With their Notice of Proposed Rulemaking this past summer, the federal agencies intensified the debate over an appropriate change, if any, in the appraisal exemption level as identified in the Interagency Appraisal and Evaluation Guidelines. The agencies proposed an increase in the current de minimus level, locked in at $250,000 for over 20 years, to $400,000 to provide commercial banks more flexibility in using commercial evaluations in lieu of appraisals with the primary intent to produce regulatory relief.
The fulcrum of this initiative is the small balance commercial lending space that, according to our proprietary research, generated loan volume in excess of $200 billion in 2017 involving commercial and multifamily mortgages under $5 million in value.
Because of Boxwood’s pre-eminent focus on this small commercial property and loan space, we surveyed our clients this past November about their reactions to and outlook for the proposed rule change.
As we discuss in our recent narrative report, Boxwood’s survey of commercial bank appraisers and credit officers generally confirmed the agencies’ primary assertion that the higher threshold exemption will lower costs for financial institutions. Yet our finding of predominantly moderate increases in commercial evaluations will probably yield less robust financial benefits than the agencies projected. Here is a synopsis of the report’s findings:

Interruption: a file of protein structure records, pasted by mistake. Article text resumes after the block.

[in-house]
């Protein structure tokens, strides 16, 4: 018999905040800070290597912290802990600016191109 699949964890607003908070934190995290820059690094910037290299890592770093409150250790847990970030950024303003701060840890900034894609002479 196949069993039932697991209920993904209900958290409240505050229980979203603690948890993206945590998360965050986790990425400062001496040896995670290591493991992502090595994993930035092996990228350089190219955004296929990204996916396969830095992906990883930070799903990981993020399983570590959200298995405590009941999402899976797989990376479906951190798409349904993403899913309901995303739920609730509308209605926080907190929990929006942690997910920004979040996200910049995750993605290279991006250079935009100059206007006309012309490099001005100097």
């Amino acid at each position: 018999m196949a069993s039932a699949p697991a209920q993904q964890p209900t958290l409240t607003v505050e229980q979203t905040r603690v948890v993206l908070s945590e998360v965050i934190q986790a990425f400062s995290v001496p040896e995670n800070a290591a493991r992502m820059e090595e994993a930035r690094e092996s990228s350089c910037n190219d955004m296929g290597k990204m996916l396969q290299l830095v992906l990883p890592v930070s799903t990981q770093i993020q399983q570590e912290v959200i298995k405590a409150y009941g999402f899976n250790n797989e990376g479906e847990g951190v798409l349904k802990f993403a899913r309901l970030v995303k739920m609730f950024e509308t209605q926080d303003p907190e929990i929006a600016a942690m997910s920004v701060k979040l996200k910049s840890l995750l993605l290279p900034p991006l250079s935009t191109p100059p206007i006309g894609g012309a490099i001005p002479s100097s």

This latter finding runs afoul of the agencies’ expectations for “significant” cost savings by financial institutions. To be fair though, the agencies considered other factors like time savings in calculating their assessment of the level of potential cost reductions.
Boxwood’s own assessment is that the promise of regulatory relief may be best achieved – and, importantly, on a recurring basis at that – if more financial institutions prudently relax restraints on commercial evaluation use with larger-sized renewal loans.
Download or register for Boxwood full report here